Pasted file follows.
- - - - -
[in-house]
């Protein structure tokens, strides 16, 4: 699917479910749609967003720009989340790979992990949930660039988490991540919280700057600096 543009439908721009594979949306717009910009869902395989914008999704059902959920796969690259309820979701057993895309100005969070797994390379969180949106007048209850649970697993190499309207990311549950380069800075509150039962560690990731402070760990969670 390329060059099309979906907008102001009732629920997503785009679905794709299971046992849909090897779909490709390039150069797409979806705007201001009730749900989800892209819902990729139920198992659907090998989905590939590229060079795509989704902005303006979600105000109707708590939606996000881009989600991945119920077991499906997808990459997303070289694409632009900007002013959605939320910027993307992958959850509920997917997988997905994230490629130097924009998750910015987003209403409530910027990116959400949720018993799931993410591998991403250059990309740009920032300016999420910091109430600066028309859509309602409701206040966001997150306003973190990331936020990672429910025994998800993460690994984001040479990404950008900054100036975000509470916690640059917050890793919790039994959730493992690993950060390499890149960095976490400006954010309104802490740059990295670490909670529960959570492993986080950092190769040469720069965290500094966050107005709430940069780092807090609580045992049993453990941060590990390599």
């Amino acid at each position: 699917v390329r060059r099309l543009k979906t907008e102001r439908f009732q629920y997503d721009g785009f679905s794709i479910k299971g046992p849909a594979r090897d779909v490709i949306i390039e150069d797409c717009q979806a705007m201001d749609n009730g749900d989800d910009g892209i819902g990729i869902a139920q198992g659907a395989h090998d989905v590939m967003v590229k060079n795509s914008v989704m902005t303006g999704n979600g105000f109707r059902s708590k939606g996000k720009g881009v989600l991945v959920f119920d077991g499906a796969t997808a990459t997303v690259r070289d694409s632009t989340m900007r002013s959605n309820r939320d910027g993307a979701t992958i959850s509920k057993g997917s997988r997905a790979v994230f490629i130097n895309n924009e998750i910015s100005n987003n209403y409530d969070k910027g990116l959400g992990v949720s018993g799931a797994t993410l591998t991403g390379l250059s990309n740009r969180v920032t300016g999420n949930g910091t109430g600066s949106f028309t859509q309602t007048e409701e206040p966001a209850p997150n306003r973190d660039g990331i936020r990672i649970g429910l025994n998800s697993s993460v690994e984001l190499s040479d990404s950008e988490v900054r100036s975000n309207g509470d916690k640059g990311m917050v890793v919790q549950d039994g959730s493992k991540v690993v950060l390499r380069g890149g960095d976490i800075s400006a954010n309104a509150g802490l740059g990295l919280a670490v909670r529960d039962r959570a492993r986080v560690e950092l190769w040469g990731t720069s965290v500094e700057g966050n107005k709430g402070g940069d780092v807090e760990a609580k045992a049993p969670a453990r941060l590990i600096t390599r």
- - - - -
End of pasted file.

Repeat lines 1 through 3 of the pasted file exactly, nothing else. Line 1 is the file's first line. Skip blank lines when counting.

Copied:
[in-house]
């Protein structure tokens, strides 16, 4: 699917479910749609967003720009989340790979992990949930660039988490991540919280700057600096 543009439908721009594979949306717009910009869902395989914008999704059902959920796969690259309820979701057993895309100005969070797994390379969180949106007048209850649970697993190499309207990311549950380069800075509150039962560690990731402070760990969670 390329060059099309979906907008102001009732629920997503785009679905794709299971046992849909090897779909490709390039150069797409979806705007201001009730749900989800892209819902990729139920198992659907090998989905590939590229060079795509989704902005303006979600105000109707708590939606996000881009989600991945119920077991499906997808990459997303070289694409632009900007002013959605939320910027993307992958959850509920997917997988997905994230490629130097924009998750910015987003209403409530910027990116959400949720018993799931993410591998991403250059990309740009920032300016999420910091109430600066028309859509309602409701206040966001997150306003973190990331936020990672429910025994998800993460690994984001040479990404950008900054100036975000509470916690640059917050890793919790039994959730493992690993950060390499890149960095976490400006954010309104802490740059990295670490909670529960959570492993986080950092190769040469720069965290500094966050107005709430940069780092807090609580045992049993453990941060590990390599």
């Amino acid at each position: 699917v390329r060059r099309l543009k979906t907008e102001r439908f009732q629920y997503d721009g785009f679905s794709i479910k299971g046992p849909a594979r090897d779909v490709i949306i390039e150069d797409c717009q979806a705007m201001d749609n009730g749900d989800d910009g892209i819902g990729i869902a139920q198992g659907a395989h090998d989905v590939m967003v590229k060079n795509s914008v989704m902005t303006g999704n979600g105000f109707r059902s708590k939606g996000k720009g881009v989600l991945v959920f119920d077991g499906a796969t997808a990459t997303v690259r070289d694409s632009t989340m900007r002013s959605n309820r939320d910027g993307a979701t992958i959850s509920k057993g997917s997988r997905a790979v994230f490629i130097n895309n924009e998750i910015s100005n987003n209403y409530d969070k910027g990116l959400g992990v949720s018993g799931a797994t993410l591998t991403g390379l250059s990309n740009r969180v920032t300016g999420n949930g910091t109430g600066s949106f028309t859509q309602t007048e409701e206040p966001a209850p997150n306003r973190d660039g990331i936020r990672i649970g429910l025994n998800s697993s993460v690994e984001l190499s040479d990404s950008e988490v900054r100036s975000n309207g509470d916690k640059g990311m917050v890793v919790q549950d039994g959730s493992k991540v690993v950060l390499r380069g890149g960095d976490i800075s400006a954010n309104a509150g802490l740059g990295l919280a670490v909670r529960d039962r959570a492993r986080v560690e950092l190769w040469g990731t720069s965290v500094e700057g966050n107005k709430g402070g940069d780092v807090e760990a609580k045992a049993p969670a453990r941060l590990i600096t390599r």